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Grammatical aspect and L2 learners’ on-line processing of temporarily ambiguous sentences in English: A self-paced reading study with German, Dutch and French L2 learners

Grammatical aspect and L2 learners’ on-line processing of temporarily ambiguous sentences in English: A self-paced reading study with German, Dutch and French L2 learners

Roberts, Leah and Liszka, Sarah Ann (2019) Grammatical aspect and L2 learners’ on-line processing of temporarily ambiguous sentences in English: A self-paced reading study with German, Dutch and French L2 learners. Second Language Research. ISSN 0267-6583 (Print), 1477-0326 (Online) (doi:https://doi.org/10.1177/0267658319895551)

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Abstract

The results of a self-paced reading study with advanced German, Dutch and French second language (L2) learners of English showed that their online comprehension of early closure (EC) sentences which are initially misanalysed by native English speakers (e.g. While John hunted the frightened rabbit escaped) was affected by whether or not, like English, their first language (L1) encodes aspect grammatically (French) or only via lexical means (German, Dutch). The English and the higher proficiency French participants showed a processing asymmetry in their online reading of the temporarily ambiguous sentences, assumed to be caused by the difference in the aspectual perspective a comprehender takes when initial verbs appear in the past simple vs. the past progressive. In contrast, the German and Dutch learners, irrespective of proficiency, treated both progressive and simple sentences in the same way, despite the fact that all the L2 learners were matched according to their metalinguistic knowledge of English aspectual distinctions. Furthermore, despite patterning with the German learners online, the Dutch L2 learners’ offline judgments were more akin to those of the English native speakers and the French L2 learners, showing an effect of aspect, which could be argued to lend support to the idea that progressive aspect may be becoming grammaticalized in Dutch. Taken together, the results of this study add to our growing understanding of cross-linguistic influences during online L2 sentence processing, and differences between L2 parsing and learners’ metalinguistic L2 performance.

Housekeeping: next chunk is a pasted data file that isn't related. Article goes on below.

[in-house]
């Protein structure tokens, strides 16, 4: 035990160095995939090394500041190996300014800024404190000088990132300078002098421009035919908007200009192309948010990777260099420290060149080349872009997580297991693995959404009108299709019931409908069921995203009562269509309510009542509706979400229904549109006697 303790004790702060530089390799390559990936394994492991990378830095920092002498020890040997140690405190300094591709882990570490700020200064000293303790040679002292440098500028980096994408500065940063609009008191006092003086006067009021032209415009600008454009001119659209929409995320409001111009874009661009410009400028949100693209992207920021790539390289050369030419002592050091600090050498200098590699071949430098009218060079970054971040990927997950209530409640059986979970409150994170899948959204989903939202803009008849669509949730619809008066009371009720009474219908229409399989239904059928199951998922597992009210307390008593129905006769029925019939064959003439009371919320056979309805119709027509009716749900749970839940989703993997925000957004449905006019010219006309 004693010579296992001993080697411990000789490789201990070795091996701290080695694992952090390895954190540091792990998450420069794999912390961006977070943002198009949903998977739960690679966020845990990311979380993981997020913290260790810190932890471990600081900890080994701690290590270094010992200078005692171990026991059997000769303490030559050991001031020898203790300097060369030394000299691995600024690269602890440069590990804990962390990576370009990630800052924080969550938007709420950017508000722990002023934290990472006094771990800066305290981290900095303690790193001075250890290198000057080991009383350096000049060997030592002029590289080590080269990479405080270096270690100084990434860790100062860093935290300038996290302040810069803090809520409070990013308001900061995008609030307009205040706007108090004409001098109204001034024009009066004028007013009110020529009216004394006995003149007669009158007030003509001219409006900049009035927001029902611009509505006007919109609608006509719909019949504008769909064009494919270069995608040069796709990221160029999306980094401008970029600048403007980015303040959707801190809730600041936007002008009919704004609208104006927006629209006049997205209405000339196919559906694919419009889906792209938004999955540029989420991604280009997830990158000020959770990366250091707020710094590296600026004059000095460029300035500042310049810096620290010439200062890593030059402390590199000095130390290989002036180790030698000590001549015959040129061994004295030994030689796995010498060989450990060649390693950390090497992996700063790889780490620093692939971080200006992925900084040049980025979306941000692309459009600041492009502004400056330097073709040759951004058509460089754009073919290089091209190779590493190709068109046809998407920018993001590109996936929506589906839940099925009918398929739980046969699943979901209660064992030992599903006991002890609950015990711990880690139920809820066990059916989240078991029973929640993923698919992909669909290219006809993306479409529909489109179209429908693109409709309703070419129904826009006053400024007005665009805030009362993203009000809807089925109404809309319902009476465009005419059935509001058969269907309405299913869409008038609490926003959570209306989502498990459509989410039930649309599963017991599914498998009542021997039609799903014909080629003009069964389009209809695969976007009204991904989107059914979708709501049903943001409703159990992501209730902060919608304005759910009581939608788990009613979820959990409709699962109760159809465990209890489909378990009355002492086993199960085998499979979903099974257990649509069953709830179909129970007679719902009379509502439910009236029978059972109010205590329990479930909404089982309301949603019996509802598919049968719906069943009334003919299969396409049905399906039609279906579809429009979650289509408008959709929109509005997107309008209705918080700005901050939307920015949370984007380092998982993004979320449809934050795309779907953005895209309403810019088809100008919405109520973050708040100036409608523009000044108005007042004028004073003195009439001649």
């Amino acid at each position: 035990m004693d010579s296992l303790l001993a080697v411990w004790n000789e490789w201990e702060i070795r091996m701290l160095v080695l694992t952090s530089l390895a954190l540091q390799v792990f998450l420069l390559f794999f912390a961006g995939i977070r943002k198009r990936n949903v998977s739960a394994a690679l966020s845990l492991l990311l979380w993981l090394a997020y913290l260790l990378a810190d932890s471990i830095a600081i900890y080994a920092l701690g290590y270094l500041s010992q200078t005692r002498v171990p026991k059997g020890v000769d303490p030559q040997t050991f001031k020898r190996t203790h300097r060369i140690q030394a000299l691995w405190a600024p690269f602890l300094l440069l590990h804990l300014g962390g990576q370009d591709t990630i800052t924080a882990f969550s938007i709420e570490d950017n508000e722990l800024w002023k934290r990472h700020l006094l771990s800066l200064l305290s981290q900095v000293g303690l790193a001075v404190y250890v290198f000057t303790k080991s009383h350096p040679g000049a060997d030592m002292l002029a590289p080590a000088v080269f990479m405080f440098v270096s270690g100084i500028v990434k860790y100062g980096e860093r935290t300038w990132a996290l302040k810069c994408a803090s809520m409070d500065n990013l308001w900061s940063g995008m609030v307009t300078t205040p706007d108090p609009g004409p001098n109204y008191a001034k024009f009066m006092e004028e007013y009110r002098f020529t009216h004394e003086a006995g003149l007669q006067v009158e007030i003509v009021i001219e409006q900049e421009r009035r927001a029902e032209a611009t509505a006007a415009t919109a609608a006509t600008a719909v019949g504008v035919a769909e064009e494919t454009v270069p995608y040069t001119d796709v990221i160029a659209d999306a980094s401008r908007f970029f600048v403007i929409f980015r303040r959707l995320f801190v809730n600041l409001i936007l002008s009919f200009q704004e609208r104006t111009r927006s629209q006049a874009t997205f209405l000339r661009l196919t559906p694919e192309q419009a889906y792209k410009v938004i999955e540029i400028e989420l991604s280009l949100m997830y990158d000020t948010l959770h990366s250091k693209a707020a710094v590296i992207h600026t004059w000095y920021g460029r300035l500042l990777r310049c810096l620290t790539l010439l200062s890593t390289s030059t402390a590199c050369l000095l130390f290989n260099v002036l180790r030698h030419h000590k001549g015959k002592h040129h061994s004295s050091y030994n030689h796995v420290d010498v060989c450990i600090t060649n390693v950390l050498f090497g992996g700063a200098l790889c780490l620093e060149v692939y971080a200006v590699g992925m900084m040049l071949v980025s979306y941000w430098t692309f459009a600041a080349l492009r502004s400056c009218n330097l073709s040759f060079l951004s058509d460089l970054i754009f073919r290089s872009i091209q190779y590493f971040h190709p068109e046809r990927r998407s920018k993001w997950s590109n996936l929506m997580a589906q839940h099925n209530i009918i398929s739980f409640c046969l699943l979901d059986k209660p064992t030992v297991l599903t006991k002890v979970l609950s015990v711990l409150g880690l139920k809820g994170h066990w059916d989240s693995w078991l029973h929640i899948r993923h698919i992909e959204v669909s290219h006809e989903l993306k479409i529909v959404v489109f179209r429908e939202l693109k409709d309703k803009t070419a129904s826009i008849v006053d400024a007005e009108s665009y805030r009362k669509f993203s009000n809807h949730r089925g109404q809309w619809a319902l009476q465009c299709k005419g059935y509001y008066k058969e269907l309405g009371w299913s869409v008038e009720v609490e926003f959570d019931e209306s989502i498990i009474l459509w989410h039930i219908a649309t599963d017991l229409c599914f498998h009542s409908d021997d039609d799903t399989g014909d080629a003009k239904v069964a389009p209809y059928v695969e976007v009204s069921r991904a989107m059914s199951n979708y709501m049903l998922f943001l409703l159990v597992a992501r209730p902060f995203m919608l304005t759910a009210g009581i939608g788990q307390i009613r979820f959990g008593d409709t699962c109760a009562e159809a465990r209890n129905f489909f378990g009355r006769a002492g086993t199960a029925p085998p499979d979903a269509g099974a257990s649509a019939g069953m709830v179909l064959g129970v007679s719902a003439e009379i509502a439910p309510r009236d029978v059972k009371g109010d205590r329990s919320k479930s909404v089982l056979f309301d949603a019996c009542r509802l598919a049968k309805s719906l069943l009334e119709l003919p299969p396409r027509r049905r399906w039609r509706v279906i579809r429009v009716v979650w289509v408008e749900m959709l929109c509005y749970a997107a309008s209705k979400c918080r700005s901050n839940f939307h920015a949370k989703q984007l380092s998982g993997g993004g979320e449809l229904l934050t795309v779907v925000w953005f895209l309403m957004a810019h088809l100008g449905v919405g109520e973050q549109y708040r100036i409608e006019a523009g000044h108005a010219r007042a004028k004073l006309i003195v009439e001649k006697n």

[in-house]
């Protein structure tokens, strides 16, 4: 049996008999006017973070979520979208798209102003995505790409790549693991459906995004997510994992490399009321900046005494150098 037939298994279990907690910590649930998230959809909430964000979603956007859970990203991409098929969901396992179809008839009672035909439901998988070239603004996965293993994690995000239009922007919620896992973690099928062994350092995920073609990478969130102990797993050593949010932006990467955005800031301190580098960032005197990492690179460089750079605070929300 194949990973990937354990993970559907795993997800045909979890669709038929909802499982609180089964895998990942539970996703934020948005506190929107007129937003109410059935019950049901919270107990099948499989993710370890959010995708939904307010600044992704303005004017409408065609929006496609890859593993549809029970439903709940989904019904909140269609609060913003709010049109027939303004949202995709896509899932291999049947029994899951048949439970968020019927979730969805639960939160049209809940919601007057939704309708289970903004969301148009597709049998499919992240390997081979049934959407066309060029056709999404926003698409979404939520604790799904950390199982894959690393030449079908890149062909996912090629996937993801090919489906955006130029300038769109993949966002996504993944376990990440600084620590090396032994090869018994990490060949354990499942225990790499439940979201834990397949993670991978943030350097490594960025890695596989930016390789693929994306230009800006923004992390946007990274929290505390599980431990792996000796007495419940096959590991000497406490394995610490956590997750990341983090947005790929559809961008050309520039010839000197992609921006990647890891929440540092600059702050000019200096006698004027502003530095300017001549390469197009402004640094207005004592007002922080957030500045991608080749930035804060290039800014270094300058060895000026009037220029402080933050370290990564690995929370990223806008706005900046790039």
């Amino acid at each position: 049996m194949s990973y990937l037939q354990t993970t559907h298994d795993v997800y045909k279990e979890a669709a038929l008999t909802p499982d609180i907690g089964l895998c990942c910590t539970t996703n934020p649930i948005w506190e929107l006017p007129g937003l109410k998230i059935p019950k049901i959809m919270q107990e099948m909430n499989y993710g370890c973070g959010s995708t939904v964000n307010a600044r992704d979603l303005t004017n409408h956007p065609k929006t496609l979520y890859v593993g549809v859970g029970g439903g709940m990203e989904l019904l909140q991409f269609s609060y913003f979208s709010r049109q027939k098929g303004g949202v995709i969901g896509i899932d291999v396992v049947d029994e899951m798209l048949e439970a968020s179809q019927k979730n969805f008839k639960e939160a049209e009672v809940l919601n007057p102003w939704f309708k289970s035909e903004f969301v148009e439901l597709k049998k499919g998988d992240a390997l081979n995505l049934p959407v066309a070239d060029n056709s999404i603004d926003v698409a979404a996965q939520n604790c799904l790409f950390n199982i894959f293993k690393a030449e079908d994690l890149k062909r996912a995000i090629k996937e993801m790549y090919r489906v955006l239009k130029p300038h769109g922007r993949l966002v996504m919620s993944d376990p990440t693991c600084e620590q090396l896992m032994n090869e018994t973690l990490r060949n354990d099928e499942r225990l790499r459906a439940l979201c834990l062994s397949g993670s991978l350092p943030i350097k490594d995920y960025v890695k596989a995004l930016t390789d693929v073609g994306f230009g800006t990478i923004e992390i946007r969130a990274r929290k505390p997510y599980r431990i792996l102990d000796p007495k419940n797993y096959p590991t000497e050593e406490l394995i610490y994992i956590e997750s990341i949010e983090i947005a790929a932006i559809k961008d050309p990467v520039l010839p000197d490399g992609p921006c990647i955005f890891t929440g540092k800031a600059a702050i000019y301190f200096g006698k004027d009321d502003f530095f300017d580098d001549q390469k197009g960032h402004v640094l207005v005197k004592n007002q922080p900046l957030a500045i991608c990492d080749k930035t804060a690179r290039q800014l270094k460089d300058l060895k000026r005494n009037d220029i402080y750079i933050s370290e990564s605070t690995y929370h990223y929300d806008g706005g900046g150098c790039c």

Item Type: Article
Uncontrolled Keywords: cross-linguistic influence, grammatical aspect, L2 sentence processing, online comprehension, reading comprehension, subject–object ambiguities, self-paced reading
Subjects: L Education > LB Theory and practice of education > LB2300 Higher Education
P Language and Literature > PD Germanic languages
Faculty / Department / Research Group: Faculty of Liberal Arts & Sciences
Faculty of Liberal Arts & Sciences > Applied Linguistics Research Group
Faculty of Liberal Arts & Sciences > Department of Literature, Language & Theatre
Last Modified: 01 May 2020 14:58
Selected for GREAT 2016: None
Selected for GREAT 2017: None
Selected for GREAT 2018: None
Selected for GREAT 2019: GREAT 2
Selected for REF2021: REF 1
URI: http://gala.gre.ac.uk/id/eprint/27067

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